31 Oct 2016 Upcoming film festivals show struggle and hope
WACC is proudly supporting two exciting film festivals running back to back in Toronto, Canada.
Toronto’s International Diaspora Film Festival, which focuses on themes of migration, immigration, and cultural diversity, this year features stories told by children and young adults. The festival runs from Nov. 4 to 7.
The Festival is directed by Shahram Tabe and co-directed by Paul de Silva, a member of the Board of Directors of EWACC UK.
The 16th edition of the festival, supported by WACC, carries the theme, “Coming of Age.” The award-winning films from around the world include entries from the Cannes, Berlin, and Sundance festivals, as well as nominees for the Best Foreign Language Film Academy Award.
WACC is also supporting the Syria Film Festival in Toronto, which runs from Nov. 4 to 6. Now in its second year, the Syria festival aims to showcase the aspirations and convey the struggles of Syrians in the midst of war and a severe humanitarian crisis. The festival’s mission is “to build bridges, inspire conversations and engage audience in thoughtful debates on social justice, human rights and global citizenship,” according to its website.
The festival’s films include “The Syrian Eagles,” the story of Abdo Almosli, who came to Canada as a privately sponsored refugee. A professional soccer player in Syria, he continues his passion for the sport by spending his weekends coaching a ragtag team of Syrian newcomers.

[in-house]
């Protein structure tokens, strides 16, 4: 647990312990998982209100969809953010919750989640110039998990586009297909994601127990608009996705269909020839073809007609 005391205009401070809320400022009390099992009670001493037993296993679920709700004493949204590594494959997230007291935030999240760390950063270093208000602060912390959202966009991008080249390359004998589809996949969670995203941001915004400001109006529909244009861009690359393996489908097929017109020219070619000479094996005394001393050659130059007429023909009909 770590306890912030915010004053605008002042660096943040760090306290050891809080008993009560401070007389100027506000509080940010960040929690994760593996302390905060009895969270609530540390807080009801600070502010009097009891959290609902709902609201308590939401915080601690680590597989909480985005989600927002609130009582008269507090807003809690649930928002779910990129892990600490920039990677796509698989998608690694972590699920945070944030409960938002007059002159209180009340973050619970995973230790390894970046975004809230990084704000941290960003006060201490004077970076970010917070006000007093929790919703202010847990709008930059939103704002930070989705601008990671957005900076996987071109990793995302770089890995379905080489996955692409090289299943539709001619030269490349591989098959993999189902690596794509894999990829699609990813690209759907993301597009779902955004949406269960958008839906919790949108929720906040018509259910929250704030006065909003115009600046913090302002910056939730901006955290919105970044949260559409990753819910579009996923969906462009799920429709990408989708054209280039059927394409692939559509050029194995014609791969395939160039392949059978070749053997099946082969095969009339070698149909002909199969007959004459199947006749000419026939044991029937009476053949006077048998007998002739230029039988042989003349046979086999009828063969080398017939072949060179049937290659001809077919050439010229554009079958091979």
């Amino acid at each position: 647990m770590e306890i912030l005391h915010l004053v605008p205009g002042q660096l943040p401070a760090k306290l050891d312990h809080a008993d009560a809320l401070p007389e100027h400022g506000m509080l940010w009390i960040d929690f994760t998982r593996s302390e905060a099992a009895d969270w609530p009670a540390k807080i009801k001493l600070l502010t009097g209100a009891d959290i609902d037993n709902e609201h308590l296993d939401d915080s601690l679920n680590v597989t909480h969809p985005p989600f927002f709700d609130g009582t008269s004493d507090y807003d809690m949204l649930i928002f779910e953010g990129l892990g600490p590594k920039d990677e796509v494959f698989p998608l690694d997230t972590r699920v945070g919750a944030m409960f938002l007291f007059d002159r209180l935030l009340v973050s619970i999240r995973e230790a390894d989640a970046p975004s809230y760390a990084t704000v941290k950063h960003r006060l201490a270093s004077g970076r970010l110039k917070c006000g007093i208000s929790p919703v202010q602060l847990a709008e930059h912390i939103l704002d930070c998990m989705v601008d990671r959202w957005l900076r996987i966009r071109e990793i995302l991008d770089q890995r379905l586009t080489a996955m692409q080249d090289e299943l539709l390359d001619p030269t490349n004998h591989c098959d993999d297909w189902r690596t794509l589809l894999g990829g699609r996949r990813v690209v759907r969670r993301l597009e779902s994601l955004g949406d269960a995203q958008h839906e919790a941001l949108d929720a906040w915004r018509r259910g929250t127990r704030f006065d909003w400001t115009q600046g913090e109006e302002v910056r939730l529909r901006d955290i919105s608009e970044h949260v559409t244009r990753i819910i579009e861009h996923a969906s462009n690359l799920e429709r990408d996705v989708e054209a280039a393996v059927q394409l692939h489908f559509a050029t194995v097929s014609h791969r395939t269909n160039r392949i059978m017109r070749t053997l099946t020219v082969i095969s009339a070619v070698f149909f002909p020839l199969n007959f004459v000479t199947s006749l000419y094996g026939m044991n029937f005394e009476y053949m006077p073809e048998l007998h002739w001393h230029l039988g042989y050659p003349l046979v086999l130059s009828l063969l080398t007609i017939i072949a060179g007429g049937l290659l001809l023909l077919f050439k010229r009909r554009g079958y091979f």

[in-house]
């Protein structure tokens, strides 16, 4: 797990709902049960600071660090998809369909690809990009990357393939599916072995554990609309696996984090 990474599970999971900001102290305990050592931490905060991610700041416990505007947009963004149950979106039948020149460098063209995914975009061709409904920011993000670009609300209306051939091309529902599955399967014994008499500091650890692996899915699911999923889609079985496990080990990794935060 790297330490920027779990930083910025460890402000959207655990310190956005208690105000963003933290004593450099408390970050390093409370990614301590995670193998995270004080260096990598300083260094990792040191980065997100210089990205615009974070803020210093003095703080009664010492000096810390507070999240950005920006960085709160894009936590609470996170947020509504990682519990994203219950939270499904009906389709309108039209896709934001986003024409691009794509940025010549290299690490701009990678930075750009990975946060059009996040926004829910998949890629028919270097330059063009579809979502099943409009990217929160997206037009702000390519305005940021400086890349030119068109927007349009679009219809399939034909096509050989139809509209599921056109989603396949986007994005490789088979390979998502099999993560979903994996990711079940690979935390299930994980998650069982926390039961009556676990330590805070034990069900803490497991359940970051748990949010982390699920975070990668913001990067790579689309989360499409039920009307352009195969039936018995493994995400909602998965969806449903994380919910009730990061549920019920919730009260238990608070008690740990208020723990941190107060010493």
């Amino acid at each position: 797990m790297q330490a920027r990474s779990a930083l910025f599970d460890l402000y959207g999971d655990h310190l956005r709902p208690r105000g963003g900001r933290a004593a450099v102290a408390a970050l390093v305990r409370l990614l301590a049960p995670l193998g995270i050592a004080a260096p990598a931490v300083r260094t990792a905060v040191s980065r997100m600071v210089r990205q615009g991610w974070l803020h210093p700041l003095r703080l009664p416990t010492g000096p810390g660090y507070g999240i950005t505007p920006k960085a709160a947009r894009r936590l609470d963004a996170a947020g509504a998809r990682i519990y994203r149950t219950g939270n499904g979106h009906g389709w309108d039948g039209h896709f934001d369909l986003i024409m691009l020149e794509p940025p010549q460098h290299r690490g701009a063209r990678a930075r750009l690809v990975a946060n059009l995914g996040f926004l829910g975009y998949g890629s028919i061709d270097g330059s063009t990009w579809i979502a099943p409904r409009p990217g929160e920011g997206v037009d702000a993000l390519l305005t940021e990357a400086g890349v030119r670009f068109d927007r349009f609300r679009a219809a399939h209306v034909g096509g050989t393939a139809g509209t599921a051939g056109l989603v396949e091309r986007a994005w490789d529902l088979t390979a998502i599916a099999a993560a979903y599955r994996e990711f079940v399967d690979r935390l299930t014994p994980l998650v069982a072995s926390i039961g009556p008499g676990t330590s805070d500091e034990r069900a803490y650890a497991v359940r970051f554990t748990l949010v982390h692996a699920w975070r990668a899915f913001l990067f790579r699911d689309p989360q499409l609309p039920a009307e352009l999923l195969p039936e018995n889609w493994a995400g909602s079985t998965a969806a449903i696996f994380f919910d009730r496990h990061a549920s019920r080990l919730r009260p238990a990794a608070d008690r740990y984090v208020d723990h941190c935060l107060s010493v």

Another film is “After Spring,” which offers a window into the world of over 80,000 residents of the U.N.-run Zaatari camp in Jordan.
At the Diaspora Film Festival, “Sonita” and “Junction 48,” the protagonists express themselves through music to deal with their harsh realities. “Enclave” is the tale of a 10-year old boy who does not understand the animosity that the adults have created. A young Mexican illegal immigrant in “Soy Nero” joins the U.S. Army in exchange for citizenship.
The music of diaspora can also be heard in “Around the World in 50 Concerts,” where music becomes a common element linking people from around the globe. “Narcissus” tells the story of a young Tunisian gay man through music and dance. Two comedies reveal a clash of cultures: “Marry Me!” is the battle between “back home” and “over here,” and in “Highway to Hellas,” German precision goes head to head with Greek take-it-easy-ness.
The made-in-Canada slot includes “Shahrzad’s Tale,” the story of the Iranian actress-poet-writer turned homeless person; “All Yours,” a comedy drama about a love triangle involving a Belgian gay man, an Argentine hustler and a Canadian girl; and three shorts by young Toronto-based filmmakers.
The festival ends with the screening of “Our Lives in Transit,” about Haitian illegals in the Dominican Republic. This will be followed by a discussion panel on migration, diaspora and language.
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